Evaluate the performance of some plants on different substrate types and depths under various drought conditions in the extensive green roof

Document Type : Full Paper


1 Professor, University College of Agriculture & Natural Resources, University of Tehran, Karaj, Iran

2 Assistant Professor, University College of Agriculture & Natural Resources, University of Tehran

3 Former M. Sc. Student, University College of Agriculture & Natural Resources, University of Tehran


Because of the extensive green roof and the special conditions of an environment that is created for plants, the selecting suitable plant species to provide the necessary accuracy. In order to introduction of suitable plant species and investigation of effect of the irrigation treatments and the suitable depth and type of medium, the plants were culture in boxes for five months (July - November) and they were placed on the roof of a building. Selected plants including Ophiopogon (Ophiopogon jaburan), Frankenia (Frankenia thymifolia), Carpobrotus (Carpobrotus edulis) were from three different families. They were placed in boxes with 10 and 20 cm deep including the culture medium with and without peat in wet and dry irrigation conditions. The characteristic of plant morphology were appearance, length and surface area, root and shoot fresh and dry weight. Results showed that the highest quality, coverage and length during the three treatment plants beyond to depth of 20 cm, wet medium irrigation and peat medium. It should be noted that the treatment plants with water depth of 10 cm and medium-dry without peat, in the longer time their quality, coverage and length were acceptable.  Since of the extensive green roof system requires minimal maintenance and less deep, this situation can be considered appropriate. In comparing the three plants, Carpobrotus and Frankenia had better performance than the Ophiopogon. The topic of green roofs in Iran is very new so the importance and necessity of this research is quite clear. This research for the first time did pay attention to the green roof and suitable selected plant species for this system in Iran.


Main Subjects

  1. Boivin, M., Lamy, M., Gosselin, A. & Dansereav, B. (2001). Effect if artificial substrate depth on freezing injury of six herbaceous perennials grown in a green roof system. Hort Technology, 11(3), 409-412.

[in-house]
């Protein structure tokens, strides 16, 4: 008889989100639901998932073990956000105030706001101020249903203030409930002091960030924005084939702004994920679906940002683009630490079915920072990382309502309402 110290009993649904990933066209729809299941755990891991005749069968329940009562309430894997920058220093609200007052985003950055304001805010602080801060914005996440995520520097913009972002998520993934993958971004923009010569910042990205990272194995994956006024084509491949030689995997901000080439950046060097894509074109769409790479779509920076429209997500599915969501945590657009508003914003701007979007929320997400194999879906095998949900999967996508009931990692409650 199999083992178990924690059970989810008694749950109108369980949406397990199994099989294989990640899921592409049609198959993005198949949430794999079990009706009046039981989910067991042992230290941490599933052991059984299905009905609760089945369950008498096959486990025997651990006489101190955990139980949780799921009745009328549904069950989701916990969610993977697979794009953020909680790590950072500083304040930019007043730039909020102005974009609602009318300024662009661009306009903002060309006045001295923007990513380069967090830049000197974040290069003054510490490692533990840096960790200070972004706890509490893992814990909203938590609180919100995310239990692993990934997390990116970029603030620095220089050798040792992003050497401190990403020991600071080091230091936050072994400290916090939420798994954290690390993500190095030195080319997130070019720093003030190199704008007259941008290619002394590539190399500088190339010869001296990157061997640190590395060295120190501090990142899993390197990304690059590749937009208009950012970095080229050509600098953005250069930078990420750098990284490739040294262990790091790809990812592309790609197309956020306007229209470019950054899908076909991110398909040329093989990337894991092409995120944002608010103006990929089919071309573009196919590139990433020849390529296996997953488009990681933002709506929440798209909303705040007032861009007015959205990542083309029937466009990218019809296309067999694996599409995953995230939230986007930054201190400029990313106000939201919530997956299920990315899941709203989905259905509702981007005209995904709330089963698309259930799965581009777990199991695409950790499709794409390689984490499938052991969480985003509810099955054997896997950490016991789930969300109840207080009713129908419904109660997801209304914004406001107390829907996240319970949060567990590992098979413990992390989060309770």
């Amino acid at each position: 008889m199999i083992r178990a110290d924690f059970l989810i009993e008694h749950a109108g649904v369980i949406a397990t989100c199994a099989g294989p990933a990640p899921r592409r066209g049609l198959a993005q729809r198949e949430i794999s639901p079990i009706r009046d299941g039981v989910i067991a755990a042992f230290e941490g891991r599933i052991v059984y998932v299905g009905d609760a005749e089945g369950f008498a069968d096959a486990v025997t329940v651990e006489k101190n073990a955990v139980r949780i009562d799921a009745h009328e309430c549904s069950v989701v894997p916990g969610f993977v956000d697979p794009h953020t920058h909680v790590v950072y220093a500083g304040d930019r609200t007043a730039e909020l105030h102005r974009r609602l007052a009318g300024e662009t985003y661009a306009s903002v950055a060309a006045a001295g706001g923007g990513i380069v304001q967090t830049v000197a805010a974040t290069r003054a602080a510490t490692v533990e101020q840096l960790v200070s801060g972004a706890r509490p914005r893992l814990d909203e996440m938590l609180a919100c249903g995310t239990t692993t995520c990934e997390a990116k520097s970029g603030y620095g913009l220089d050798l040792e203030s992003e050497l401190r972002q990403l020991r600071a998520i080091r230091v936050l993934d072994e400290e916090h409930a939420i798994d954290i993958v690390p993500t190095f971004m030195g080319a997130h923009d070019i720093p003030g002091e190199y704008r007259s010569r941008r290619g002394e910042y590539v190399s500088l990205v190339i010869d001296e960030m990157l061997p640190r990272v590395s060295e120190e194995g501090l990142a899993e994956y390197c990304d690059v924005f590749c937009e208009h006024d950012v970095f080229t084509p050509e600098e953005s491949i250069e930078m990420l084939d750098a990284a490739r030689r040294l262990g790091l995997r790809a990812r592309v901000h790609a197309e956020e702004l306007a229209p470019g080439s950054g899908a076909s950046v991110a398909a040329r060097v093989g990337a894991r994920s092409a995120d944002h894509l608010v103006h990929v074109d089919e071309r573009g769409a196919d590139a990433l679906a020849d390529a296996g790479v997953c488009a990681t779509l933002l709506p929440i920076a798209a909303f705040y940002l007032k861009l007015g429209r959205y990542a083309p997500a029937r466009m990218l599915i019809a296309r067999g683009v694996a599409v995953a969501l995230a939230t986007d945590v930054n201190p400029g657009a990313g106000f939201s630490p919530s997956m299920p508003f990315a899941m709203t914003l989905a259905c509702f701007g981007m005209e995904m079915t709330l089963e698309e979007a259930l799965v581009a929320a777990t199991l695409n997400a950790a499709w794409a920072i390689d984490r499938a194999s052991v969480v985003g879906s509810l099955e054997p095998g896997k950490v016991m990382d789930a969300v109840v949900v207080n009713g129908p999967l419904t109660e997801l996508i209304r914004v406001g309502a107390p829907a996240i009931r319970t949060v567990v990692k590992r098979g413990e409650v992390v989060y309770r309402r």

2. Dunnett, N., Nagase, A., Booth, R. & Grime, J. (2005). Vegetation composition and structure significantly influence green roof performance. In: Proceeding of the third North American Green roof conference: greening rooftops for sustainable communities, 7-10 May, The Cardinal Group, Washington DC., USA, pp. 134-142.
  3. Dunnett, N. P. & Nolan, A. (2004). The Effect of substrate depth and supplementary watering on the growth of nine herbaceous perennials in a semi-extensive green roof. Acta Horticulturae, 643, 305-310.
  4. Dunnett, N. & Nagase, A. (2010). Drought tolerance in different vegetation types for extensive green roofs: Effects of watering and diversity. Landscape and urban planning, 97, 318-327.
  5. Dunnett, N. & Kingsburty, N. (2008). Planting Green Roofs and Living walls (2nd ed.). Timber press, Portland, Oregon.
  6. Durhman, A., Rowe, D. B. & Rugh, C. L. (2006). Effect of watering regimen on chlorophyll Fluorescence and growth of selected green roof plant taxa. Hortscience, 41(7), 1623-1628.
  7. Durhman, A. K., Rowe, D. B.  & Rugh, C. L. (2007). Effect of substrate depth on initial growth, coverage, and survival of 25 Succulent green roof plant taxa. Hortscience, 42, 588-595.
  8. Durhman, A., Van Woert, N. D., Row, D. B., Rugh, C. L. & Ebert, D. (2004). Evaluation of crassulacean species on extensive green roofs. In: Proceeding of 2nd North American Green Roof Conference: Greening rooftops for sustainable communities, 2-4 June, The cardinal Group, Portland, pp. 504-517. 
  9. Getter, K. L. & Row, D. B. (2007). Effect of substrate depth and planting season on sedum plug survival on green roofs. The Journal of Environmental Horticulture, 25(2), 95-99.
  10. Getter, K. L. & Rowe, D. B. (2006). The role of extensive green roofs in sustainable development. Hortscience, 41(5), 1276-1285.
  11. Getter, K. L. & Rowe, D. B. (2008). Media depth influences Sedum green roof establishment. Urban Ecosystems, 11, 361-372.
  12. Hitchmough, J. (1994). Post-establishment management of urban vegetation. In: J. Hitchmough (Ed.), Urban Landscape Management. (pp. 174-186.) Inkata press, Sydney.
  13. Lassalle F (1998) Wrikung von trockenstreb auf xerophile pflaznzen. Stadt und Grun 47(6): 437-443. 
  14. Liesecke, H. J. (2001). Zwiebel- und Knollenpflaznen fur extensive dachbegrunun gen [Tuber plants for extensive geen roofs]. Stadt und Grun, 50(2), 133-139.
  15. Oberdorfer, E., Lundholm, J., Bass, B. Coffman, R. R.,  Dosh, H., Dunnett, N., Gaffin, S., Hler, M. K., Liu, K. K.Y. & Rowe, B. (2007). Green Roofs as Urban Ecosystems: Ecological Structures, Functions, and Services. Journal of Biosciences, 57, 823-833.
  16. Sendo, T., Kanechi, M., Uno, Y. & Inagaki, N. (2010). Evaluation of Growth and Green Coverage of Ten Ornamental Species for planting as Urban Rooftop Greening. Hortscience, 79(1), 69-76.
  17. Scholz-Barth, K. (2001). Green roofs: storm water management from the top down. Environmental Design & Construction, 4, 63-70.
  18. Thuring, C. E., Berghage, R. D. & Beattie, D. J. (2010). Green Roof plant Responses to Different Substrate Types and Depths under Various Drought Conditions. HortTechnology, 20(2), 395-401.
  19. Van Woert, N. D., Rowe, D. B., Andressen, J. A., Rugh, C. L. & Xiao, L, (2005). Watering regime and green roof substrate design affect sedum plant growth. Hortscience, 40(3), 659-664.